I graduated with undergrad in 1990 and went straight into grad school...the economy was not great so it worked for me!!

Good luck!
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Old 11-25-2008, 09:23 AM
 
820 posts, read 3,381,703 times
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Quote:
Originally Posted by mrstewart View Post
I went directly after getting my bachelors...if I were you, I would go right after you finish your undergrad degrees...there will not be many jobs available to find so you might as well be ahead of the game when the recession is over with a graduate degree.
I agree. I attended graduate school immediately following my undergraduate studies and I am so glad I made that decision. It kept me on track and I was ahead of the game when I graduated with my M.S.Ed. There were MANY more job opportunities with my master's degree as opposed to just having my Bachelor's degree.
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Old 11-25-2008, 09:24 AM
 
Location: Texas
28,114 posts, read 24,084,256 times
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I kept going to school (college, grad, etc) until I was done.

My wife worked first. But that makes more sense with an MBA.
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Old 11-25-2008, 09:40 AM
 
3,088 posts, read 5,866,086 times
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I thought about but I am just so damn tired of school at this point. I don't think I can go on to grad school.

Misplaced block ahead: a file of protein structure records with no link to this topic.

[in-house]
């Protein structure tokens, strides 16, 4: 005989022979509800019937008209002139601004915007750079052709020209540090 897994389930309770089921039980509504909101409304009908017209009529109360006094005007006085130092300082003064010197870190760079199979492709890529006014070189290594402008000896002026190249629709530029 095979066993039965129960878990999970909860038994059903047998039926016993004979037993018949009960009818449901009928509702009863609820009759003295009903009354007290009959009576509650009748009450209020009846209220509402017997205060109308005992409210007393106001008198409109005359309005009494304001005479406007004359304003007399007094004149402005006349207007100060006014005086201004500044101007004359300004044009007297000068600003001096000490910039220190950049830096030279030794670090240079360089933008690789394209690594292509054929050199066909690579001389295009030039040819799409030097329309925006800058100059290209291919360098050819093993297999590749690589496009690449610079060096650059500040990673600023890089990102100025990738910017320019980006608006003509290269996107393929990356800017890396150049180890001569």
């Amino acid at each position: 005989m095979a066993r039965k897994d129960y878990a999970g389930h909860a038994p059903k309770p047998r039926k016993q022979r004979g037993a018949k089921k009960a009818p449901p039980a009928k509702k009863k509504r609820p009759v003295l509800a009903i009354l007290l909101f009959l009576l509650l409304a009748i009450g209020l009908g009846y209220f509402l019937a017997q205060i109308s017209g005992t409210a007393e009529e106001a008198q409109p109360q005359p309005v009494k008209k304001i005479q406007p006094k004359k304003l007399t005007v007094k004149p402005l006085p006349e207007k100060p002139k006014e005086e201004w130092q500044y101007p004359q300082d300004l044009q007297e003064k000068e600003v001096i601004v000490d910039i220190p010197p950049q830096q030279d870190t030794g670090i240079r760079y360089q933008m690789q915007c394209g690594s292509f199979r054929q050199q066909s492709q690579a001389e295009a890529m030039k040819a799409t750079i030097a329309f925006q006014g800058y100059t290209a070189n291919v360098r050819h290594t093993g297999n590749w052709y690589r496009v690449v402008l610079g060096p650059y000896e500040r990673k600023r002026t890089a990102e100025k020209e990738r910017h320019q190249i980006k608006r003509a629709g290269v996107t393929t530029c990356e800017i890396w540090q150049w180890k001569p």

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Old 11-25-2008, 10:35 AM
 
684 posts, read 1,818,784 times
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If you don't think you're currently motivated for more school then don't go. It'll be physically, emotionally, and financially draining. I graduated with my undergrad in 2002, took two years off to work and then realized that I couldn't do much with my B.S. degree then decided to go back to school for my PhD (mind you that when I graduated in 2002, I told myself and everyone else that there was ABSOLUTELY no way that I wanted to go to graduate school, let alone for a PhD in Medical Neuropharmacology).

In my mind, working those two years was a great decision because I made that decision to go back to school myself AFTER seeing what life would be like if I didn't. It was also a good way to 'recharge' the mind after so many consecutive years of schools. Lastly, I also suggest that rather than moving back home with your parents, the smart thing is to get an apt, live by yourself and fully support yourself. This way, you will have to live your life as a completely independent adult, thus seeing "Real life" and not the sheltered mommy/daddy supported life of a child that so many college students are going to do or have done nowadays.
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Old 11-25-2008, 10:54 AM
 
11,151 posts, read 9,618,008 times
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I graduated college 17 years after finishing high school, and earned my Masters' 17 years after getting the B.A. So, obviously, I'm a supporter of taking some time off between degrees .....